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Occasionally scandent, terrestrial or epilithic, rarely epiphytic, small to large ferns.


Antarctic:, Tristan da Cunha (Tristan da Cunhapresent) Asiatic-Australasiatic-Pacific: present Juan Fernandez: present Pacific:, Hawaiipresent nearly throughout the world: present northern hemisphere: present southern hemisphere extending to the mountains of the tropics: present
The family is distributed nearly throughout the world. Blechnum is by far the largest genus, with most representatives in the southern hemisphere extending to the mountains of the tropics and relatively few species in the northern hemisphere. Woodwardia is a counterpart of Blechnum and nearly confined to the northern hemisphere, where its distribution pattern is somewhat disjunct and possibly relict. Most of the other genera are Asiatic-Australasiatic-Pacific. Blechnaceae occur in a wide range of habitats, mostly terrestrial, but are rarely found in dry environments. They play an important part in the vegetation of some oceanic archipelagos like Tristan da Cunha, Juan Fernandez, and Hawaii.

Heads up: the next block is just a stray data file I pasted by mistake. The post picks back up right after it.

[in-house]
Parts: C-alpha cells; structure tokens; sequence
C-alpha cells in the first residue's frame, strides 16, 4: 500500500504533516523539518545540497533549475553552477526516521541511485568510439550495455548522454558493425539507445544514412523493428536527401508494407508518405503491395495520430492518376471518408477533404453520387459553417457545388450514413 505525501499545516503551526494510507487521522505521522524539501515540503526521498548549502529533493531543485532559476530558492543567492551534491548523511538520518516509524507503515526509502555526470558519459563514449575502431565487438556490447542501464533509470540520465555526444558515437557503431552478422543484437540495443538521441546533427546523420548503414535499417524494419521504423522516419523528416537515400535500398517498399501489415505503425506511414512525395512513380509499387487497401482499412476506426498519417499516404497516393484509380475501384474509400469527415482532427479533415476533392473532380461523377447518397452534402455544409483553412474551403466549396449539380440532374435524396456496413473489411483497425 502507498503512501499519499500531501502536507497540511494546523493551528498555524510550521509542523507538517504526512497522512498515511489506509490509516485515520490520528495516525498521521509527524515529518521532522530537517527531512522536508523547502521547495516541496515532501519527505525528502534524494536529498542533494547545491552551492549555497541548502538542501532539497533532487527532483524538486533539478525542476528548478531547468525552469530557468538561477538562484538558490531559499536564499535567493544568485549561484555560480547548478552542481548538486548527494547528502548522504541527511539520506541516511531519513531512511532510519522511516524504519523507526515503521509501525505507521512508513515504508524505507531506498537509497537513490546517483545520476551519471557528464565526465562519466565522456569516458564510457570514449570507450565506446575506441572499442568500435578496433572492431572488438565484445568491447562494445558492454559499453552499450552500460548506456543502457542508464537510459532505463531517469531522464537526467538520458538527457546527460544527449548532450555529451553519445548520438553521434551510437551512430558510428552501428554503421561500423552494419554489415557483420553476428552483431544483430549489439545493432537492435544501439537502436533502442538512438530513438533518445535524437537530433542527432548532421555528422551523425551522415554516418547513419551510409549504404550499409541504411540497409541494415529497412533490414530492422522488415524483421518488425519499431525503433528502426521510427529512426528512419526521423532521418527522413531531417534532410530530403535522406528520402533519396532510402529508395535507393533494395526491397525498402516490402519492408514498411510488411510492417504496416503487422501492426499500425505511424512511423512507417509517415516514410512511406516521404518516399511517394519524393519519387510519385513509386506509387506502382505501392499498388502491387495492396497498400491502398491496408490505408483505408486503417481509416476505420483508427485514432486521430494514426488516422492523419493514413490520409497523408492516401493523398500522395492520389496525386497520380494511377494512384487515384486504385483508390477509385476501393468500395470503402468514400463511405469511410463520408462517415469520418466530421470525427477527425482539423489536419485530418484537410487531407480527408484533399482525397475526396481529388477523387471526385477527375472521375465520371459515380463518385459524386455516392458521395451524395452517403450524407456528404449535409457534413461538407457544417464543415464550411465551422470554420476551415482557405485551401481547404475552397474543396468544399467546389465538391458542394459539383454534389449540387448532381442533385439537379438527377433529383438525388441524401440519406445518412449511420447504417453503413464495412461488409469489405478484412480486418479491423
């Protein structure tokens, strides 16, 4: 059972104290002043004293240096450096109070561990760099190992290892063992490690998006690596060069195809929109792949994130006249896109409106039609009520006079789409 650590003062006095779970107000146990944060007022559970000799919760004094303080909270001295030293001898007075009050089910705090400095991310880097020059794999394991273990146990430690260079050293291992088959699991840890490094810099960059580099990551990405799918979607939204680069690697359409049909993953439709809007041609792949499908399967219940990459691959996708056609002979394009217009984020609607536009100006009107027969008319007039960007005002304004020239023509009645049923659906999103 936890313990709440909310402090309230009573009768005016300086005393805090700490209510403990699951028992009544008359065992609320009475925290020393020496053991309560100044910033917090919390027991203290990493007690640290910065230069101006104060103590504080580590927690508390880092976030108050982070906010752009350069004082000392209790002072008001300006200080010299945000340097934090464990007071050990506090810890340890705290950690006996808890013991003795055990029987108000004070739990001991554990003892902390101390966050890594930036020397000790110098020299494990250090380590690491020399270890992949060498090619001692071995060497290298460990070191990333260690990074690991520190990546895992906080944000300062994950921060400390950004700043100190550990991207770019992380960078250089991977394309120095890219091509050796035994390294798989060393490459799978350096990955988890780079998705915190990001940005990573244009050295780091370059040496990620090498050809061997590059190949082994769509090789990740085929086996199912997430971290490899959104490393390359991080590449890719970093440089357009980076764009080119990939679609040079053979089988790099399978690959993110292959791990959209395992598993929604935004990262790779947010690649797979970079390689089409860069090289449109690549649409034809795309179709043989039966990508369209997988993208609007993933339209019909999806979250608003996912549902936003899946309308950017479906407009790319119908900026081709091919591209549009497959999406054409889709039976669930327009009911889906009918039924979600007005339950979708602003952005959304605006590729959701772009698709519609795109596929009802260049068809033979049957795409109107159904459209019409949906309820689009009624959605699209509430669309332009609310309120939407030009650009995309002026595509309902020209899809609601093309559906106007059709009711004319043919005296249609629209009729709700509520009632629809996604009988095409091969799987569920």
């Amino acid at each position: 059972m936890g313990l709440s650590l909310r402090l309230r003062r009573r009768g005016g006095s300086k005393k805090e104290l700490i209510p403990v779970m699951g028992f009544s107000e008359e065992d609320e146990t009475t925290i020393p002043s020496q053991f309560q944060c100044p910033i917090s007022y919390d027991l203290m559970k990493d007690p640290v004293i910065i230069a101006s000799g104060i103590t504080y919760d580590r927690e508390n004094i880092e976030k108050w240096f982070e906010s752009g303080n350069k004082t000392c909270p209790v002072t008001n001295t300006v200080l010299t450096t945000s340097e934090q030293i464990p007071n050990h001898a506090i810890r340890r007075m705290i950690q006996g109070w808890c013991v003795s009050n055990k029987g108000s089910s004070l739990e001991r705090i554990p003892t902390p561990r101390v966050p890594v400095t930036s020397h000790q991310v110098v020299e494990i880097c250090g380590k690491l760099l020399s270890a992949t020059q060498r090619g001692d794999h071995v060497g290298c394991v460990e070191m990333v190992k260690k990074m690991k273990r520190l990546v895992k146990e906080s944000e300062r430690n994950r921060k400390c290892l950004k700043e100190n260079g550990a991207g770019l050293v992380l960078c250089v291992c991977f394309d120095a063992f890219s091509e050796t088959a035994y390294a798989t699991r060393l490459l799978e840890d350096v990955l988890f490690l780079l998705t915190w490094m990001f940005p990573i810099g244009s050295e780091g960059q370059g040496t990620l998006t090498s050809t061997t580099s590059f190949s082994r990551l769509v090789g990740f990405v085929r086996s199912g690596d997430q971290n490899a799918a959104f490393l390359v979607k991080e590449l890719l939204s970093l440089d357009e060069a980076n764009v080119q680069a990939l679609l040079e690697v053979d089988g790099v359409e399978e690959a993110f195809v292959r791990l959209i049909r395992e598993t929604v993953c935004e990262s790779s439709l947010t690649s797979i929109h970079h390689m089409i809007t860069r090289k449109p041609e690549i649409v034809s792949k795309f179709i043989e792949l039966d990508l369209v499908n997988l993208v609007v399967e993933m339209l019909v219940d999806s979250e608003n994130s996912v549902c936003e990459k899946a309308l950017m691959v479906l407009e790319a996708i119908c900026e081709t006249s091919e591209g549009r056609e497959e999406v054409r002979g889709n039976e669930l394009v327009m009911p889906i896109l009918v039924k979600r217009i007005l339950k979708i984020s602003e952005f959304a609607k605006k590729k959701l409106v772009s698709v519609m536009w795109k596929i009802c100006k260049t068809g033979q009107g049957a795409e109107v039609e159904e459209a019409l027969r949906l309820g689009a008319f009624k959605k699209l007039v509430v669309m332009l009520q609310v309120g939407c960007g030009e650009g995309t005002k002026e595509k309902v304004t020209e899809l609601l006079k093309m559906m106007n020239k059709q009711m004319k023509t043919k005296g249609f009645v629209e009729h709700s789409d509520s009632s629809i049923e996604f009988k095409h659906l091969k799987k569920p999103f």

Blechnaceae are one of the cytologically most complex fern families. Probable or certain base numbers found so far are 32 (Doodia); 28-37 but most commonly 28 and 33 (Blechnum); 33 (Brainea, Sadleria); 34 and 35 (Woodwardia); and 74 (from 37?) (Strenochlaena). Tetraploids are frequent in Blechnum (Walker, 1966, 1973). Salpichlaena, with n = 40, is kept separate from Blechnum partly because of the divergent base number. Some authors tentatively regard x = 33 as the basic number in the family (Walker 1973).

A hybrid was reported in Doodia (Parris 1972). The variability of many species in the Blechnum occidentale complex is largely due to hybridization (see especially Walker 1973: f. 7).


K.U.Kramer, T.C.Chambers & Hennipman - in Kubitzki, Fam. Gen. Vasc. Pl., Pteridophytes and Gymnosperms. 1990: 60
C.Presl, Epimel. Bot. 1851: 103